Although the express clinic does take walk-ins, he says patients are encouraged to schedule an appointment by phone or online, in order to leave openings available for others who may need the clinic’s services unexpectedly.

“Some issues are better served by going to your primary care physician or emergency care services, so it’s important to remember to use the location that best matches your needs,” he says.

With Providence’s MyChart software, Ravelo says a patient’s visit summary, as well as lab and test results, also can be passed on to their primary care physician, or care teams at other clinics.

“If we determine a patient needs a higher level of care, we’re able to refer them to their primary care physician or transfer them safely to an urgent care or emergency facility,” he says. “Electronic records help us to complete that circle of total care, ensuring the patient’s needs are met and costs are kept to a minimum.”

Providence currently has 34 Express Care clinics in Washington and Oregon, including some that are embedded within Walgreens pharmacies. Providence reports that its Lincoln Heights clinic sees between 20 and 30 patients every day.

Ravelo says Providence plans to open three more Express Care Clinics here this year but is still determining which sites would best accommodate those facilities. 

“One location is planned for Spokane Valley, and another for North Spokane, perhaps in the Wandermere area,” he says. “We have some ideas for a third location as well, but we’re still investigating all our options.”

Looking ahead, Ravelo says Providence plans to work to accommodate more types of care that fall within the realm of same-day options, such as workforce labor and injury cases.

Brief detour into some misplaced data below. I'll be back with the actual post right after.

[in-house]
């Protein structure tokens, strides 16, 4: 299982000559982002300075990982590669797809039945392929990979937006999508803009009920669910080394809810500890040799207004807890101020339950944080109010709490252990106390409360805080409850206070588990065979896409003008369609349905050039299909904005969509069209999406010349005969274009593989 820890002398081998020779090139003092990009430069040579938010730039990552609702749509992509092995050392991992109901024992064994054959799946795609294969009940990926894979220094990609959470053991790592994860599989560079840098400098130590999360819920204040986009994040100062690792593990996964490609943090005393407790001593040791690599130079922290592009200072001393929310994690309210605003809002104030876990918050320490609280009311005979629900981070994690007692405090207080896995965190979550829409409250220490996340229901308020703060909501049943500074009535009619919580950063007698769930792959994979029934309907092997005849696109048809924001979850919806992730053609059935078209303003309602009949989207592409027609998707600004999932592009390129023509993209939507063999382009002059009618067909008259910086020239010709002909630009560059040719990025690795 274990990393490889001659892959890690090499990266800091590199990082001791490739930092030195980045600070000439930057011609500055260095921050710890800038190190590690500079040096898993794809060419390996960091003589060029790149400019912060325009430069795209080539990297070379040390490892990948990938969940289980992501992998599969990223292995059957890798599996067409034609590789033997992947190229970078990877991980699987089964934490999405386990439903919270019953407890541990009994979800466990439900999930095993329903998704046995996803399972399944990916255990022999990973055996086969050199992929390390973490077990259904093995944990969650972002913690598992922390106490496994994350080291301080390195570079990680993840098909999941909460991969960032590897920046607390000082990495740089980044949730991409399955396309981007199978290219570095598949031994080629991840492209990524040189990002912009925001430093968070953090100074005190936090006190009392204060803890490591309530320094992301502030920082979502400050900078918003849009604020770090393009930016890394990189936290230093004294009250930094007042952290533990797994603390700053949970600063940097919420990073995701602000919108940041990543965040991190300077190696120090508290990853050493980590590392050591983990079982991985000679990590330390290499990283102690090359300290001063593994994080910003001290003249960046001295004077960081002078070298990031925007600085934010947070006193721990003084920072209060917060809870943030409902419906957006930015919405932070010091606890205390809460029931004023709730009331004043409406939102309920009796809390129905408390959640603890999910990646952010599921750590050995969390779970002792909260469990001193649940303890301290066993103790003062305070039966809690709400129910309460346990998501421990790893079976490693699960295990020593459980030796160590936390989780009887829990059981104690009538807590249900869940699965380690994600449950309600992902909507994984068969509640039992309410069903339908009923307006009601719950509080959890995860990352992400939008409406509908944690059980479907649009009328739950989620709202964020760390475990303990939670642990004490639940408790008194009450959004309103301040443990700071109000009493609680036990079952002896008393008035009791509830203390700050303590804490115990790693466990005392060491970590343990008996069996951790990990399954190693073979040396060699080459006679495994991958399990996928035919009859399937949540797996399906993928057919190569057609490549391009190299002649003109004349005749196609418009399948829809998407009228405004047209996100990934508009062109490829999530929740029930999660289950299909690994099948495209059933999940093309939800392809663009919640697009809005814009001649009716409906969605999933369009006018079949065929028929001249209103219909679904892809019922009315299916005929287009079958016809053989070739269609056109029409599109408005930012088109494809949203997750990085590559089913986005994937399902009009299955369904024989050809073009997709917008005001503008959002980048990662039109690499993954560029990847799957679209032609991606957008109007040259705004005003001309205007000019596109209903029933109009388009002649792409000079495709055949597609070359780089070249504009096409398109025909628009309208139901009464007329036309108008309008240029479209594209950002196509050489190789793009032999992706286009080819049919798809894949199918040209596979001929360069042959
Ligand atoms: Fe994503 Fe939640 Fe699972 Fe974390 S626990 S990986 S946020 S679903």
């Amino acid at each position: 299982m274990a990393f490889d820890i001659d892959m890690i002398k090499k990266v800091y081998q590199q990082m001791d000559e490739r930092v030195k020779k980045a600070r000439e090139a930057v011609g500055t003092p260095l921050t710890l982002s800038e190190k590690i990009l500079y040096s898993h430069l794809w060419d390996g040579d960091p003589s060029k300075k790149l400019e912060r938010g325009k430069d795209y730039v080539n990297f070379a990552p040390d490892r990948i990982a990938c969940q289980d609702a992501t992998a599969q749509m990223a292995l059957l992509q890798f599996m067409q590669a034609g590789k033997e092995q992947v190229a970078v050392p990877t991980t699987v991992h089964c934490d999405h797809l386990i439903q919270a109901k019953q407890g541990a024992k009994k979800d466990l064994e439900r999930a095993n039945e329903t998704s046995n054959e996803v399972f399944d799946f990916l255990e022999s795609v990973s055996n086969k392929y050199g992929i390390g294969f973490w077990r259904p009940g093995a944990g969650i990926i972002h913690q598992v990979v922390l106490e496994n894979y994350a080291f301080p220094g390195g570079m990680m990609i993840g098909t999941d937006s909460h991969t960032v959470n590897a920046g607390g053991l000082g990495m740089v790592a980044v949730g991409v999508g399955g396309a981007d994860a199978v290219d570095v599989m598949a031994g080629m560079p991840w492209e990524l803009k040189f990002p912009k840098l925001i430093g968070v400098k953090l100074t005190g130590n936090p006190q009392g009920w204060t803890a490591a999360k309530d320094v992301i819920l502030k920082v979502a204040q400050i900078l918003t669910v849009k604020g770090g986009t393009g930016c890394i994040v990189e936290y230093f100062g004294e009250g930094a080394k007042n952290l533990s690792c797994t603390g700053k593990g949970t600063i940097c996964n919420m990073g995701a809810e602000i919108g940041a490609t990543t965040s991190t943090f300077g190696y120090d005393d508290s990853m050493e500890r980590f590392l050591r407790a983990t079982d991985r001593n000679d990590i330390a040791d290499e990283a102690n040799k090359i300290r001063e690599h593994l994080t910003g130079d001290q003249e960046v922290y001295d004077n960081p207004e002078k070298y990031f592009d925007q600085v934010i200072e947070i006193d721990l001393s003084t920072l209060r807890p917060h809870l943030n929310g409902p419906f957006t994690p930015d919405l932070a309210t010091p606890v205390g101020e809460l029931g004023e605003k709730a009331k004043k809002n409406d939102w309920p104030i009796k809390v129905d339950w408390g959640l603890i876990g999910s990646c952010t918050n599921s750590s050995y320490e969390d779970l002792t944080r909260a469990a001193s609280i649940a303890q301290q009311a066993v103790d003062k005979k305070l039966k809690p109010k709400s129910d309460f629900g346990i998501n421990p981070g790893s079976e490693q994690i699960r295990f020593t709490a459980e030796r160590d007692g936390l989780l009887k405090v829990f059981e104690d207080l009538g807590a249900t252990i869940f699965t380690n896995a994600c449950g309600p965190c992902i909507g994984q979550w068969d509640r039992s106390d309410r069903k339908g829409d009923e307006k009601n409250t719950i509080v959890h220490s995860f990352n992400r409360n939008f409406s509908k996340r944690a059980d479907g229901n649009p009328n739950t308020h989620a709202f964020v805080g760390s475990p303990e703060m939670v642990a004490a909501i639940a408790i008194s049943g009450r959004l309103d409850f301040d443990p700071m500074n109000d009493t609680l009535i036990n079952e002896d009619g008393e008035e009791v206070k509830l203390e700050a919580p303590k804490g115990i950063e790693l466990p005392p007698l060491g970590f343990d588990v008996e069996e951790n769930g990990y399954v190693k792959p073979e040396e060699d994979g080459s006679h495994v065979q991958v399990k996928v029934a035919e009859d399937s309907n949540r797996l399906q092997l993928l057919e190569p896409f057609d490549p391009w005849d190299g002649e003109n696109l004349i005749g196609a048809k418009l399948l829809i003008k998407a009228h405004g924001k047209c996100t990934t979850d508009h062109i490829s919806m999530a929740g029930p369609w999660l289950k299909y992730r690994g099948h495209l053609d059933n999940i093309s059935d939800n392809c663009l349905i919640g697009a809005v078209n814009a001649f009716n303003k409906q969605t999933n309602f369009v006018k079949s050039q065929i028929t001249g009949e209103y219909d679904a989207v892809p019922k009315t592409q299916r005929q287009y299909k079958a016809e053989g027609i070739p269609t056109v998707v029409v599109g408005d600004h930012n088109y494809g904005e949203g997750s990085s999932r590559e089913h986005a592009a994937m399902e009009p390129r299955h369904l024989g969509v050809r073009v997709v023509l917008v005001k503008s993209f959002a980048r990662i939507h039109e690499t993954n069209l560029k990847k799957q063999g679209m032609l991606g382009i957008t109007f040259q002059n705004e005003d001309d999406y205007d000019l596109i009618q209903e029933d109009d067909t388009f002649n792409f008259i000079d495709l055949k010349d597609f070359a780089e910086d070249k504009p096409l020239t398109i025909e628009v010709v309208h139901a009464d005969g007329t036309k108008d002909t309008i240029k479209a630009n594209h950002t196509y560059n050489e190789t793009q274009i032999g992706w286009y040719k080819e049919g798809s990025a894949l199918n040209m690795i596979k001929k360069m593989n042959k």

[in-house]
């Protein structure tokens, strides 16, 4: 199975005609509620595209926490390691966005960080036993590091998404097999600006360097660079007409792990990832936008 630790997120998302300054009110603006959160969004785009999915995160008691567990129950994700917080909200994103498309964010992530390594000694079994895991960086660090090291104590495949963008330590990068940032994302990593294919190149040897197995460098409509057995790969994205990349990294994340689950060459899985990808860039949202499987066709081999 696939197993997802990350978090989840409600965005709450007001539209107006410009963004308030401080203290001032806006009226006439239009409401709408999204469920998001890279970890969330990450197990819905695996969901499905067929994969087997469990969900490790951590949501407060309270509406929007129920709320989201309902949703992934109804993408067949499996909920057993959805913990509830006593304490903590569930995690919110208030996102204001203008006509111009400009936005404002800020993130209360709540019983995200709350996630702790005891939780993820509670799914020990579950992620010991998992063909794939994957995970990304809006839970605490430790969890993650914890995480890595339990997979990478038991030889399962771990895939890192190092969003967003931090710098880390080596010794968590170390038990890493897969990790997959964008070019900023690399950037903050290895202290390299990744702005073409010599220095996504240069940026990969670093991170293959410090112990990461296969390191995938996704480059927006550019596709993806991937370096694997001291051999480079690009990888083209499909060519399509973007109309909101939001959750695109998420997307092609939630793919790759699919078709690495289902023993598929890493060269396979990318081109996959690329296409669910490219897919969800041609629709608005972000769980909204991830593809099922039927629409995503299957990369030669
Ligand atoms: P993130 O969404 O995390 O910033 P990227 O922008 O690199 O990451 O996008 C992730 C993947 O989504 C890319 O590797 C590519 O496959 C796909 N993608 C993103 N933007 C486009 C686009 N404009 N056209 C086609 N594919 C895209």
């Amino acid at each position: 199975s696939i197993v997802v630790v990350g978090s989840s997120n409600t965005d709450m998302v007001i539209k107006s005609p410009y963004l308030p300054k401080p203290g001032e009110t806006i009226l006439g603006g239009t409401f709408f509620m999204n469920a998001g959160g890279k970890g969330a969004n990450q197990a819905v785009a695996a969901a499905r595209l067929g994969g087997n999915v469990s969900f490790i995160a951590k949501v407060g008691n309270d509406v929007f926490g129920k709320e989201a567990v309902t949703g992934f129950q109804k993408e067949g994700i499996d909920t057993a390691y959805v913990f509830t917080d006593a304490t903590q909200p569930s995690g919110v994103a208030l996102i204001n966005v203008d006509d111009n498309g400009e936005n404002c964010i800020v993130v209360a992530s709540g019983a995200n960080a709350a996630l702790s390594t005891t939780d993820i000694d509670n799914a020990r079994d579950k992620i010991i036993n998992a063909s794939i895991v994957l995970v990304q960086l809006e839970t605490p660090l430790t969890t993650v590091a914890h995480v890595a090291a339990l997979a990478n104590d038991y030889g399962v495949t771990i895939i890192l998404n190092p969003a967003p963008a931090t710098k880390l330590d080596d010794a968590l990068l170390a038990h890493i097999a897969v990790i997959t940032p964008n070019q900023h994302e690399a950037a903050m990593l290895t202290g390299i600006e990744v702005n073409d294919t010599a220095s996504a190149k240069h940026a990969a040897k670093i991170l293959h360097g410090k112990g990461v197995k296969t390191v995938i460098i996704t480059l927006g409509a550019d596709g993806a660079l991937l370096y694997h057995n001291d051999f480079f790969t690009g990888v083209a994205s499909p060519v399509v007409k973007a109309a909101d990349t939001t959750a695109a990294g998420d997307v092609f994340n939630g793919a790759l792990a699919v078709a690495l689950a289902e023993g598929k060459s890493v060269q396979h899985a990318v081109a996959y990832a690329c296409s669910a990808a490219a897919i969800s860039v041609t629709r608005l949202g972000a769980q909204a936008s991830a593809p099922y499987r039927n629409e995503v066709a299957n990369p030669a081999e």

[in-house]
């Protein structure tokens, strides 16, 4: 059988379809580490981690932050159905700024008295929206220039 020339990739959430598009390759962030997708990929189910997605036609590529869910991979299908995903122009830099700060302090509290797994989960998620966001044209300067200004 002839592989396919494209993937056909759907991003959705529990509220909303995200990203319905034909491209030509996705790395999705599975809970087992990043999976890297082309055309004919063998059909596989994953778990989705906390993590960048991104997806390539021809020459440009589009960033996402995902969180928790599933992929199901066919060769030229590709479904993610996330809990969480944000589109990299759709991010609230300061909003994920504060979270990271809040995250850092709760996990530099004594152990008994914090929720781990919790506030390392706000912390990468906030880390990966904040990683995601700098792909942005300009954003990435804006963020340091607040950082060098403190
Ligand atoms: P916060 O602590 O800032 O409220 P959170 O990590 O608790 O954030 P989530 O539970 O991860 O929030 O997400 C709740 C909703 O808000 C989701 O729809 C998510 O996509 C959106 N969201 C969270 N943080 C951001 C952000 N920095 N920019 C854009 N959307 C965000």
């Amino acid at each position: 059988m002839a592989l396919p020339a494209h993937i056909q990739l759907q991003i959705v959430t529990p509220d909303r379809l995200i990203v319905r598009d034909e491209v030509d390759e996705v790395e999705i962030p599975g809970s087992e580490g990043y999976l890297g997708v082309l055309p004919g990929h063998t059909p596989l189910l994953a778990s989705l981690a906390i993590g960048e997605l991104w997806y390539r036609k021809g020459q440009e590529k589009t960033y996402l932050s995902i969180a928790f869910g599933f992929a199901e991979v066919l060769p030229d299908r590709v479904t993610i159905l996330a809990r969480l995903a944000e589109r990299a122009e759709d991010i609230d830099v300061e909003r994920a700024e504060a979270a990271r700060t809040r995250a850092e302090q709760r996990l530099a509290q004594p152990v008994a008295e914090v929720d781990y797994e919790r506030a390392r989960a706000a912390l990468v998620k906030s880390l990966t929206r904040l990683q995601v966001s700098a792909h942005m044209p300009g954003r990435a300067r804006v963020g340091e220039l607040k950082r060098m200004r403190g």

Sunita Mishra, Providence’s Renton, Wash.-based vice president of Express Care and Consumer Innovation, describes Express Care as offering “…health care on the patient’s terms—convenient care and the right care at the right time.”

Mishra says Providence has also combined its Express Care clinic, virtual, and primary care appointment services into one online application called Providence Health. The application is available to all of its patients throughout Washington and Oregon.

 “We want to improve our online experience so that is it is as easy as Google and continue to bring care closer to our patients,” Mishra says.

MultiCare’s Mariani says 16 Indigo Urgent Care clinics have been established in the Puget Sound area within the last two years.

Mariani says MultiCare now plans to expand its Indigo Urgent Care clinics to the Spokane region with the first clinic planned to open later this summer or early this fall, at a yet-to-be determined north Spokane location.

The facility, which is planned to be just under 6,000 square feet, will combine urgent care with occupational medicine services and is expected to employ between 15 and 20 people.

Mariani says, “The name Indigo itself is a play on the phrase ‘Individuals on the go,’” he says. “Each clinic is focused on delivering friendly, quick, and empathetic care to each visiting patient.”

MultiCare’s Indigo Urgent Care clinics provide services similar to those offered at Providence’s Express Care clinics. The services include treatment of cold and flu symptoms, earaches, fevers, minor burns or bruises, minor fractures or sprains, rash or poison ivy, sore throat, skin complaints, school and sports physicals, minor allergic reactions, and urinary tract infections. 

Mariani and Saint Clair say the services offered at Indigo Urgent Care clinics will be based on the needs of the areas they’ll be serving, and in some cases, such as in Spokane’s first Indigo clinic, that may include occupational medicine.

Once the first Indigo Urgent Care clinic has been established, Mariani and Saint Clair say more clinics soon will follow, likely at sites elsewhere in Spokane and Spokane Valley, although their exact locations are still to be determined.  

Also, Mariani and Saint Clair say MultiCare currently provides virtual care and e-visits to its Spokane patients and is in discussions to expand here its portfolio of telemedicine programs already available to Puget Sound patients. Those services would include access to such things as virtual OB, primary care, and psychiatry services.

LeAnn Bjerken
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Reporter LeAnn Bjerken is the most recent addition to the Journal's news team. A poet, cat lover and antique enthusiast, LeAnn is also an Eastern Washington University alum.